OpenMP Extends C with Pragmas

  • Pragmasare a preprocessor mechanism C provides for language extensions

  • Commonly implemented pragmas: structure packing, symbol aliasing, floating point exception modes (not covered in 61C)

  • Good mechanism for OpenMP because compilers that don't recognize a pragma are supposed to ignore them

    • Runs on sequential computer even with embedded pragmas

Spring 2013 -- Lecture #22


Parallel pragma and scope

parallel Pragma and Scope

  • Basic OpenMP construct for parallelization:

    #pragma omp parallel

    {

    /* code goes here */

    }

    • Each thread runs a copy of code within the block

    • Thread scheduling is non-deterministic

  • OpenMP default is shared variables

    • To make private, need to declare with pragma:

      #pragma omp parallel private (x)

This is annoying, but curly brace MUST go on separate line from #pragma

Spring 2013 -- Lecture #22


Thread creation

Thread Creation

  • How many threads will OpenMP create?

  • Defined by OMP_NUM_THREADS environment variable (or code procedure call)

    • Set this variable to the maximum number of threads you want OpenMP to use

    • Usually equals the number of cores in the underlying hardware on which the program is run

Spring 2013 -- Lecture #22


Omp num threads

OMP_NUM_THREADS

  • OpenMP intrinsic to set number of threads:

    omp_set_num_threads(x);

  • OpenMP intrinsic to get number of threads:

    num_th = omp_get_num_threads();

  • OpenMP intrinsic to get Thread ID number:

    th_ID = omp_get_thread_num();

Spring 2013 -- Lecture #22


Parallel hello world

Parallel Hello World

#include <stdio.h>

#include <omp.h>

int main () {

intnthreads, tid;

/* Fork team of threads with private vartid */

#pragmaompparallelprivate(tid)

{

tid = omp_get_thread_num(); /* get thread id */

printf("Hello World from thread = %d\n", tid);

/* Only master thread does this */

if (tid == 0) {

nthreads = omp_get_num_threads();

printf("Number of threads = %d\n", nthreads);

}

}/* All threads join master and terminate */

}

Spring 2013 -- Lecture #22


Agenda3

Agenda

  • Synchronization - A Crash Course

  • Administrivia

  • OpenMP Introduction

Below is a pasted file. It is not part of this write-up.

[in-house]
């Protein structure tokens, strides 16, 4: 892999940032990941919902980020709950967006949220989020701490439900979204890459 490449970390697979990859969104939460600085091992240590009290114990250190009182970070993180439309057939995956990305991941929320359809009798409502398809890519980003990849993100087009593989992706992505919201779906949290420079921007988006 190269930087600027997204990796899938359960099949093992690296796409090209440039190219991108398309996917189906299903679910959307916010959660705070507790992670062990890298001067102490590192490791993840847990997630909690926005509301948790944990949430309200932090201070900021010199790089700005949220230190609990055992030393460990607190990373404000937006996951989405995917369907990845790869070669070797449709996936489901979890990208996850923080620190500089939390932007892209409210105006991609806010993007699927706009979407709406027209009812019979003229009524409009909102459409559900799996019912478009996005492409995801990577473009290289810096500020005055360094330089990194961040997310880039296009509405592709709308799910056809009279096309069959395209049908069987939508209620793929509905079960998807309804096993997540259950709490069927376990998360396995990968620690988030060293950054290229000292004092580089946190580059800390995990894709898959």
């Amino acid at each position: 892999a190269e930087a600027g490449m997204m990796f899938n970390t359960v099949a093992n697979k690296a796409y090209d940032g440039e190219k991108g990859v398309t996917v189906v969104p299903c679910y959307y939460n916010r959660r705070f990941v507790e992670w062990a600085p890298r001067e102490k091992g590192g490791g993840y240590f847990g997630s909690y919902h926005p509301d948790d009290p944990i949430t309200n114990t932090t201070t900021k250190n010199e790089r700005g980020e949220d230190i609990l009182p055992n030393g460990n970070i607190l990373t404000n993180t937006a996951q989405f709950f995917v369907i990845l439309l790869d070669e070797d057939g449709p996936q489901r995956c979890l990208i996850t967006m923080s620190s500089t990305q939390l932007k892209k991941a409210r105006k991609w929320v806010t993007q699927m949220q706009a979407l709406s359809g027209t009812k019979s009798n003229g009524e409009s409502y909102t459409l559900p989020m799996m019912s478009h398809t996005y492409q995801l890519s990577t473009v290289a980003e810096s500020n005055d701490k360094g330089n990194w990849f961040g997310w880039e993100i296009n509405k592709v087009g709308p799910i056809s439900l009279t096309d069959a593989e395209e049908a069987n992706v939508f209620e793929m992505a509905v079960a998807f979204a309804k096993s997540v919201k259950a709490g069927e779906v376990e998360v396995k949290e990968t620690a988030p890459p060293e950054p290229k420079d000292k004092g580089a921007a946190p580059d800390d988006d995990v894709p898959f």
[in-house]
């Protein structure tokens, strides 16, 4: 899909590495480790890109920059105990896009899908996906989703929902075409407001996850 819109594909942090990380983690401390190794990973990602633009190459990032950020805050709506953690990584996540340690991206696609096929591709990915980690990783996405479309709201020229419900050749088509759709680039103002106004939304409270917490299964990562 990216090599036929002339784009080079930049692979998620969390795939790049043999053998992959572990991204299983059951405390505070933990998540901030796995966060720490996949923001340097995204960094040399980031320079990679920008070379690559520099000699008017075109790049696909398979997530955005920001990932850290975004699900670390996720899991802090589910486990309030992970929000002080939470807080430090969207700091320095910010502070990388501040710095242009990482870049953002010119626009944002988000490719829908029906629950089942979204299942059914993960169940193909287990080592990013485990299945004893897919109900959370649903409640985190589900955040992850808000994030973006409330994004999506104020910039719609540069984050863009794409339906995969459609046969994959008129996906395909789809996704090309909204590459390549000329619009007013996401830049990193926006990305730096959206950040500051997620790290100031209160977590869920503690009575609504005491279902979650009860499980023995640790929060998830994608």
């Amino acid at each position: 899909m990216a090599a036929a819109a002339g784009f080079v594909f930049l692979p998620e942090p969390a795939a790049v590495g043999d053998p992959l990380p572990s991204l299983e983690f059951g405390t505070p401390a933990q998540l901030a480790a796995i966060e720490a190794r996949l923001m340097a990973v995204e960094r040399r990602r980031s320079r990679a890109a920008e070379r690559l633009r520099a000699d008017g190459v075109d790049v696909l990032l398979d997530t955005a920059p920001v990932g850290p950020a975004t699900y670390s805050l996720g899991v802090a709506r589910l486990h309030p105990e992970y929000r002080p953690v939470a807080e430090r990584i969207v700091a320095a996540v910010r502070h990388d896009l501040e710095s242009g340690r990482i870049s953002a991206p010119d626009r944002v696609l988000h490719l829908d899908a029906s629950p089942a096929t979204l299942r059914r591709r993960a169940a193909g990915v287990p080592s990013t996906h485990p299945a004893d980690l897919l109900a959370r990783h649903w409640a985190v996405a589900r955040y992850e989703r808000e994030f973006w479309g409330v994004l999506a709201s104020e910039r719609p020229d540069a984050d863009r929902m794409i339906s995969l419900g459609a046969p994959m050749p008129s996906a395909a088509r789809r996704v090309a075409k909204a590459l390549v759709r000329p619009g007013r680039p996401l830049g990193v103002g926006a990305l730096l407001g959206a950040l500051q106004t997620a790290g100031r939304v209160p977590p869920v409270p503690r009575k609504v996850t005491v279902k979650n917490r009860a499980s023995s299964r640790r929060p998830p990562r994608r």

• OpenMP Directives

    • Workshare

    • Synchronization

  • Bonus: Common OpenMP Pitfalls

Spring 2013 -- Lecture #22


Openmp directives work sharing

OpenMP Directives (Work-Sharing)

  • These are defined within a parallel section

Shares iterations of a loop across the threads

Each section is executedby a separate thread

Serializes the executionof a thread

Spring 2013 -- Lecture #22


Parallel statement shorthand

Parallel Statement Shorthand

#pragmaompparallel

{

#pragmaompfor

for(i=0;i<len;i++) { … }

}

can be shortened to:

#pragmaompparallel for

for(i=0;i<len;i++) { … }

  • Also works for sections

This is the only directive in the parallel section

Spring 2013 -- Lecture #22


Building block for loop

Building Block: forloop

for (i=0; i<max; i++) zero[i] = 0;

  • Break for loop into chunks, and allocate each to a separate thread

    • e.g. if max = 100 with 2 threads:assign 0-49 to thread 0, and 50-99 to thread 1

  • Must have relatively simple “shape” for an OpenMP-aware compiler to be able to parallelize it

    • Necessary for the run-time system to be able to determine how many of the loop iterations to assign to each thread

  • No premature exits from the loop allowed

    • i.e. No break, return, exit, goto statements

In general, don’t jump outside of any pragma block

Spring 2013 -- Lecture #22


Parallel for pragma

Parallel forpragma

#pragma omp parallel for

for (i=0; i<max; i++) zero[i] = 0;

  • Master thread creates additional threads, each with a separate execution context

  • All variables declared outside for loop are shared by default, except for loop index which is private per thread (Why?)

  • Implicit synchronization at end of for loop

  • Divide index regions sequentially per thread

    • Thread 0 gets 0, 1, …, (max/n)-1;

    • Thread 1 gets max/n, max/n+1, …, 2*(max/n)-1

    • Why?

Spring 2013 -- Lecture #22


Openmp timing

OpenMP Timing

  • Elapsed wall clock time:

    double omp_get_wtime(void);

    • Returns elapsed wall clock time in seconds

    • Time is measured per thread, no guarantee can be made that two distinct threads measure the same time

    • Time is measured from “some time in the past,” so subtract results of two calls to omp_get_wtimeto get elapsed time

Spring 2013 -- Lecture #22


Matrix multiply in openmp

Matrix Multiply in OpenMP

Outer loop spread across N threads; inner loops inside a single thread

start_time = omp_get_wtime();

#pragmaomp parallel for private(tmp, i, j, k)

for (i=0; i<Mdim; i++){

for (j=0; j<Ndim; j++){

tmp = 0.0;

for( k=0; k<Pdim; k++){

/* C(i,j) = sum(over k) A(i,k) * B(k,j)*/